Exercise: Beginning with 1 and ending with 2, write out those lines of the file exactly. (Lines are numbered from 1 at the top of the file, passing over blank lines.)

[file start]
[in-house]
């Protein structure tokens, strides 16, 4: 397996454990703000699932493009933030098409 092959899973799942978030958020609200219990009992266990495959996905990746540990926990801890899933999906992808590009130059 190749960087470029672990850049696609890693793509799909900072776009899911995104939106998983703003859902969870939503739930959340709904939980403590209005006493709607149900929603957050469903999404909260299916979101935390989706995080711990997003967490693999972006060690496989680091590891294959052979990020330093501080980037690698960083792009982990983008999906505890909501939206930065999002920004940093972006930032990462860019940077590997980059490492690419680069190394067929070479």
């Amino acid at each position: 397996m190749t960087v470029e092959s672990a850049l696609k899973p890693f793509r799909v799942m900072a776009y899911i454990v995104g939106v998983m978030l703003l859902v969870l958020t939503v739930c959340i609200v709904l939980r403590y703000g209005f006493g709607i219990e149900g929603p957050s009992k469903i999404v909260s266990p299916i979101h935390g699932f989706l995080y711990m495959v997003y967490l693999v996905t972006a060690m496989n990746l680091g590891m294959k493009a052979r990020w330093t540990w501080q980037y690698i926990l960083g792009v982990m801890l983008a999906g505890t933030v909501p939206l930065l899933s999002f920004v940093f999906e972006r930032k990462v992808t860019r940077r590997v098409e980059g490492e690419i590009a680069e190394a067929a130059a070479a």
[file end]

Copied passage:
[in-house]
């Protein structure tokens, strides 16, 4: 397996454990703000699932493009933030098409 092959899973799942978030958020609200219990009992266990495959996905990746540990926990801890899933999906992808590009130059 190749960087470029672990850049696609890693793509799909900072776009899911995104939106998983703003859902969870939503739930959340709904939980403590209005006493709607149900929603957050469903999404909260299916979101935390989706995080711990997003967490693999972006060690496989680091590891294959052979990020330093501080980037690698960083792009982990983008999906505890909501939206930065999002920004940093972006930032990462860019940077590997980059490492690419680069190394067929070479």